Ready, set, visit

How to turn a site visit into the ultimate fact-finding mission.

By Debbie Swanson | Feature Articles | Summer 2020

 

“Don’t just focus on the organization wanting to hire you,” says Mark Anderson, M.D. “Be sure it’s a place you want to work.” – Photo by Michael Comulada

Just like touring colleges and universities, visiting employers is one of the best ways to evaluate your options. Of course, COVID-19 put some of those on hold; but in-person visits are sure to regain their importance. And when they do, plan for several days of interviews, meetings and extras, such as tours, meals or social gatherings. You’ll meet potential supervisors and coworkers, and you’ll have a chance to picture your future at a new place.

If things go well, you’ll finish each visit with a clearer idea of whether or not an employer is a good fit. That means you’ll be prepared to make a decision if and when you receive a letter of intent. But a successful visit depends on proper preparation. Follow these tips to make sure you get the most out of your time.

Phase one: Soak up information

The first step begins at home. Invest time researching the prospective employer, the region and the individuals you’ll be meeting. This will not only help you formulate your own opinion of the place, but also help you come across as a serious and committed applicant. The more you know about the employer, the more invested you’ll appear.

Study up on the employer

You probably have some preliminary knowledge about the organization you’re visiting, but now it’s time to learn even more. Go beyond basic facts about the practice and location. Instead, try to understand their mission, philosophy and outlook. After all, until you know what they stand for, you can’t really be sure you want to work there.

Some steps to take:

  • Review the organization’s website. Read staff bios (especially those of the people on your agenda), press releases, company history and philosophy, and anything else you find interesting.
  • Ask your recruiter for marketing material. While this information will all be framed in a positive light, it’s useful for understanding the image an organization wants to present.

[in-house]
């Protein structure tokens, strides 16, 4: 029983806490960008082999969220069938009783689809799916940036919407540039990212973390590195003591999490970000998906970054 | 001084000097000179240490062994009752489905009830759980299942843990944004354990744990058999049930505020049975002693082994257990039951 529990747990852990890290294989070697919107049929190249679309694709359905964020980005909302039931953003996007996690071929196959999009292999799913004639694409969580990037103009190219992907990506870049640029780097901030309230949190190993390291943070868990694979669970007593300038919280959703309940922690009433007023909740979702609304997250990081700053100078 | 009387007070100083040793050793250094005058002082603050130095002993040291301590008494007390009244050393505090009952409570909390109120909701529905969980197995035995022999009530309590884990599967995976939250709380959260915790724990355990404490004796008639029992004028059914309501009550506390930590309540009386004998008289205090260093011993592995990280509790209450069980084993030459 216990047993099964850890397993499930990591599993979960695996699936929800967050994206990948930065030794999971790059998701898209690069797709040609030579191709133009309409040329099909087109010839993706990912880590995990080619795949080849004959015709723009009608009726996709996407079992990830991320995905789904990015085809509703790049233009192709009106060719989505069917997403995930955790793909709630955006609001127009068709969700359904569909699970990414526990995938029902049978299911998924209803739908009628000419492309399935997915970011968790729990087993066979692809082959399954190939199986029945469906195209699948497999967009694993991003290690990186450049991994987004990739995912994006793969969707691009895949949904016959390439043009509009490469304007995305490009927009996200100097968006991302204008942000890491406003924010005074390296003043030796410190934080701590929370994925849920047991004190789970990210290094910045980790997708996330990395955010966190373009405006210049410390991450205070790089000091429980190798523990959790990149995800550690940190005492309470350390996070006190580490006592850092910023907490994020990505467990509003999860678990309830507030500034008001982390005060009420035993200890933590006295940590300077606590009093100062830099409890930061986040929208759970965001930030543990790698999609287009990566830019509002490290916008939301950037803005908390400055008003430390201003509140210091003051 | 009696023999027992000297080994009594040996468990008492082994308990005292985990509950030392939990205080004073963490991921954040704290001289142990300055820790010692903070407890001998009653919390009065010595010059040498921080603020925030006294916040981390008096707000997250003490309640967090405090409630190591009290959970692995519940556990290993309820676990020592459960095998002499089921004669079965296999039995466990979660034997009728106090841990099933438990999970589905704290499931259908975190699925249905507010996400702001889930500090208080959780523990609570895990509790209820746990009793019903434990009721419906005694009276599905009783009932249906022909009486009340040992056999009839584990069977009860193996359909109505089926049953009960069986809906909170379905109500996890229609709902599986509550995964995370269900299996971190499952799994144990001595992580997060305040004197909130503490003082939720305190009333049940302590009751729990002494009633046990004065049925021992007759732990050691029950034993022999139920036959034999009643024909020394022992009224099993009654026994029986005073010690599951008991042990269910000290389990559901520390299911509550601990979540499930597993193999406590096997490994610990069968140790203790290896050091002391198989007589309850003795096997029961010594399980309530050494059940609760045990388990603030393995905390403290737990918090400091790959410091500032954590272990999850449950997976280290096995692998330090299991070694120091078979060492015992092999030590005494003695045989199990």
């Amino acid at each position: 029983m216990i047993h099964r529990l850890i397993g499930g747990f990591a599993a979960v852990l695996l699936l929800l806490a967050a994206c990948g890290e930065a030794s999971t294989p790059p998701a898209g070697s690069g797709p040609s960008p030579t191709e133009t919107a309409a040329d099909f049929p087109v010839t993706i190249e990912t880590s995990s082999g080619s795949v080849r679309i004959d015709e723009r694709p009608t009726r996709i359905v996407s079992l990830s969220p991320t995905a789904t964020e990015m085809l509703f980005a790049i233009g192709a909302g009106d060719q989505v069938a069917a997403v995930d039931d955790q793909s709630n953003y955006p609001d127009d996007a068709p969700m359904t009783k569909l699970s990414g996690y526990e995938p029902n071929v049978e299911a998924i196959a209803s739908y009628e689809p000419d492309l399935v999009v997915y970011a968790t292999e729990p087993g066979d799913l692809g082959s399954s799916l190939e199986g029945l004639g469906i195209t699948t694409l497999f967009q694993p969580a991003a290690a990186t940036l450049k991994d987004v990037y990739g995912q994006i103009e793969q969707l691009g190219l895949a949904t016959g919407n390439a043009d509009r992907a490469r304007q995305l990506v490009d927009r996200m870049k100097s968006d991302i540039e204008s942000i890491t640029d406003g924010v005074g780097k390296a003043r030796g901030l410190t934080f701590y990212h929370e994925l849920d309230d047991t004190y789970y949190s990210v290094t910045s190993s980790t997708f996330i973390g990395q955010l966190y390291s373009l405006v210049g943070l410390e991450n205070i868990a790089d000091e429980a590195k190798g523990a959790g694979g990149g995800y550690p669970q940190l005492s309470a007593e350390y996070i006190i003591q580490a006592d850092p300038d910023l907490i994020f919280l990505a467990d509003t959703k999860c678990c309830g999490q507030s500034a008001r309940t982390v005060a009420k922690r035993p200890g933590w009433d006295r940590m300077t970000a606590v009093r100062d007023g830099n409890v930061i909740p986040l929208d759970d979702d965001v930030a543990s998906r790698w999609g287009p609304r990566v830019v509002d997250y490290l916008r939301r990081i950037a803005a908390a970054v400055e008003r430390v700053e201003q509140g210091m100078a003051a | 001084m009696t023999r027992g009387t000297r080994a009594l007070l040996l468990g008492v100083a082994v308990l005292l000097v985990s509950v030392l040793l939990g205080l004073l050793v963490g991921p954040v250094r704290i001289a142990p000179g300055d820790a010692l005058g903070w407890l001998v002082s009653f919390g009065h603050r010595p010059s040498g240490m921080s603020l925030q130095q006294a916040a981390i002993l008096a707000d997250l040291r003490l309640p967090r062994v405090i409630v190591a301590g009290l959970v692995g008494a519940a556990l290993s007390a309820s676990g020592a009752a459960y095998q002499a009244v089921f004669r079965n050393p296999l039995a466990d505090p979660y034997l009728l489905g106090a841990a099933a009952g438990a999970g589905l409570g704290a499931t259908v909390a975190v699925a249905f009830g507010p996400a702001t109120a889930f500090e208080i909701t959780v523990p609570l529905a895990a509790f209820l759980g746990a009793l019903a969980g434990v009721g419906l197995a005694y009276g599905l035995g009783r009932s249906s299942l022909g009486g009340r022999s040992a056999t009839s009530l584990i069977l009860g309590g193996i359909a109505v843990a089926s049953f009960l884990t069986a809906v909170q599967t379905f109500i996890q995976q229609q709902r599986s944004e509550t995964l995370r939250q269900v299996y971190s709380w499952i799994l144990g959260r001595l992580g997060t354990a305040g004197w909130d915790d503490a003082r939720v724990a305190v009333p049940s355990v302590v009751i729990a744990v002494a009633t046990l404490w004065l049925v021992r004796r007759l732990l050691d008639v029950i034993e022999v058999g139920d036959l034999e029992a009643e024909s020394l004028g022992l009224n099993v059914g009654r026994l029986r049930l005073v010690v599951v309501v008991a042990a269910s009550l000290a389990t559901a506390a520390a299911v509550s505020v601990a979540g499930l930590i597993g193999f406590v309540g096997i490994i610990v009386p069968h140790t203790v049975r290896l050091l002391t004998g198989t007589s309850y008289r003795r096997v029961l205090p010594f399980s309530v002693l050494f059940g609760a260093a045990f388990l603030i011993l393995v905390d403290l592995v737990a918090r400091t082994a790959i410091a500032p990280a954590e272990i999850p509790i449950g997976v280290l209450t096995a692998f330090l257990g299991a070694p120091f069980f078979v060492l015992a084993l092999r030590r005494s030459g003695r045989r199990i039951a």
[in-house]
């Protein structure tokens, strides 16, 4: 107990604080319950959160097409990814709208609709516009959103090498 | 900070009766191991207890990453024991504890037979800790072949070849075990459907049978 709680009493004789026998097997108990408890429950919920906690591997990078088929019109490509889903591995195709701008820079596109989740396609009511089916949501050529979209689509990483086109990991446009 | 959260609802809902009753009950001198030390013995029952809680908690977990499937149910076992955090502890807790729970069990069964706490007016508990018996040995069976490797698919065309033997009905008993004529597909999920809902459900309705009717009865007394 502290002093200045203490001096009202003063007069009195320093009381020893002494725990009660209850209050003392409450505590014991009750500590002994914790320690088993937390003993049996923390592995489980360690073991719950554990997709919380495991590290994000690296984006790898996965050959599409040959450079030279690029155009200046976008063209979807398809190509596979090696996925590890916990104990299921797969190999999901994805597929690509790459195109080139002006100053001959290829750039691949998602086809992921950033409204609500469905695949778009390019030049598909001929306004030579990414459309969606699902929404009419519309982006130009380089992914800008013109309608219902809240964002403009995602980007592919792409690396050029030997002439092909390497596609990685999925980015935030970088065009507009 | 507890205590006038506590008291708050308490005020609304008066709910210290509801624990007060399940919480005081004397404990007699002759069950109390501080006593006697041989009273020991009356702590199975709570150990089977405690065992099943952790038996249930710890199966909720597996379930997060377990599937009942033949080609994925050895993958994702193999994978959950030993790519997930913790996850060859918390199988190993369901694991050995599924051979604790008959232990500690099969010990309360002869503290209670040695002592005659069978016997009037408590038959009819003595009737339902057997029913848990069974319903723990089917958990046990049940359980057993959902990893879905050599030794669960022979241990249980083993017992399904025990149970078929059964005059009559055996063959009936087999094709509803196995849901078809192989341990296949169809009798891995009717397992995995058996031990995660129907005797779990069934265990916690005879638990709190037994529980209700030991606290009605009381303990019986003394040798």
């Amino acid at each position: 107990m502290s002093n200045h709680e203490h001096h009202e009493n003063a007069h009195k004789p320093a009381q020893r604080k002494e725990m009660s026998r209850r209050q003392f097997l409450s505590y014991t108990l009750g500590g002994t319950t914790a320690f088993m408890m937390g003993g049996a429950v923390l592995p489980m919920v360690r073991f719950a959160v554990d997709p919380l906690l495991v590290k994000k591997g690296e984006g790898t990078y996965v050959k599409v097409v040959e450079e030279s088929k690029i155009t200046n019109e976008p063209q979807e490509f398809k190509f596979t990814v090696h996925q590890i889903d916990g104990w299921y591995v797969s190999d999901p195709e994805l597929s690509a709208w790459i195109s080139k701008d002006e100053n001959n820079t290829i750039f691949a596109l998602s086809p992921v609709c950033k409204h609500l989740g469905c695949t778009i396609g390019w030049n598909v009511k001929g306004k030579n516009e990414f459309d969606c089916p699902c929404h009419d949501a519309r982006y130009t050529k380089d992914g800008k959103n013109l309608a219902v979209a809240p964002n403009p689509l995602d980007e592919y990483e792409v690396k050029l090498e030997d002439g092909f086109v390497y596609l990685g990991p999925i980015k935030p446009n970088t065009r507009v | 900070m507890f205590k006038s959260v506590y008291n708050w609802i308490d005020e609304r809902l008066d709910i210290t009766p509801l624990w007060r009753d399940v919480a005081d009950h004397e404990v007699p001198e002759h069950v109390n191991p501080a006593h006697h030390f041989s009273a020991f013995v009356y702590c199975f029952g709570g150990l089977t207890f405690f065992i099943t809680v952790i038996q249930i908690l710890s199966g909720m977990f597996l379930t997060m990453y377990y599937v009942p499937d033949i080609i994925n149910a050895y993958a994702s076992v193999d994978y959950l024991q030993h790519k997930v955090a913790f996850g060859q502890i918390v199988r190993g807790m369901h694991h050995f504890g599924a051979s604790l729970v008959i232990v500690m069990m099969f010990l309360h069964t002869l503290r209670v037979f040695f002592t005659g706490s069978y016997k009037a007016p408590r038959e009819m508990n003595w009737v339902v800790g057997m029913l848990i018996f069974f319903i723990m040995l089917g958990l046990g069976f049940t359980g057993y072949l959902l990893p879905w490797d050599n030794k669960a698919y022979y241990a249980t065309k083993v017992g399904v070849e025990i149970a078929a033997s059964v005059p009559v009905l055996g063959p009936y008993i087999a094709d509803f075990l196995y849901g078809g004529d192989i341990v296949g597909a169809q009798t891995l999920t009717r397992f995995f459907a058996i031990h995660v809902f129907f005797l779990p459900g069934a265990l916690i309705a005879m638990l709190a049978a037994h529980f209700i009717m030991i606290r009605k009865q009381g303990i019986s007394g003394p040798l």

• Explore their social media presence to learn more about day-to-day affairs. See what’s being said about them.
  • Tap into your network to see if you know anyone with a connection who can tell you more via phone or email. Your professional associations or alumni organizations may be able to help.
  • “See [what] awards the organization may have been given, like best place to work or outstanding hospital or practice,” suggests J. Mark Anderson, M.D., founding partner at Executive Medicine of Texas. He adds that you should also pay attention to community ratings and reputation. “Is this place respected within a community? You can improve or devalue your future résumé by working there,” he says.
  • Take notes as you go. Everything you learn is valuable as you assess an employer. It’s also fodder for small talk during downtime on your visit.

Investigate the location

It’s likely you’ll be considering positions in a variety of locations, both familiar and unfamiliar. Local issues are often overlooked in the job search, but they can be a major factor in finding the right fit. For example, if you discover a great job in a bustling city, but the school system and crime rate aren’t ideal for raising your young kids, maybe that job isn’t so great after all.

Start by getting a clear idea of the factors that matter to you and your family, then rank the priority of each. Next, gather information about local demographics, crime rates, recreational opportunities, school systems, senior care, transportation/walkability, cost of living, etc. As you’re working, create a list of places worth visiting in person, such as places of worship, schools, recreational facilities and more.

If your spouse or significant other plans to accompany you, create a plan to make the most of the trip. Much of your time and energy will be occupied by meetings and interviews, so your companion can work through your list of places to explore or set up meetings with realtors, schools or job recruiters.

Remember to maintain an open mindset when it comes to regions, says Daniel Paull, M.D., founder and CEO of Easy Orthopedics in Colorado Springs, Colorado. Paull himself attended college in New York and medical school in Miami, so when he started looking at residencies, the Midwest wasn’t on his radar. However, he says, “When I interviewed for residency at the University of Toledo, I saw that all of the residents seemed happy.” On top of that, he discovered that Toledo had a low cost of living, very little traffic and friendly people. He never thought he’d end up there, but it turned out to be the perfect fit. That’s why he suggests: “Be flexible. Be ready to go anywhere.”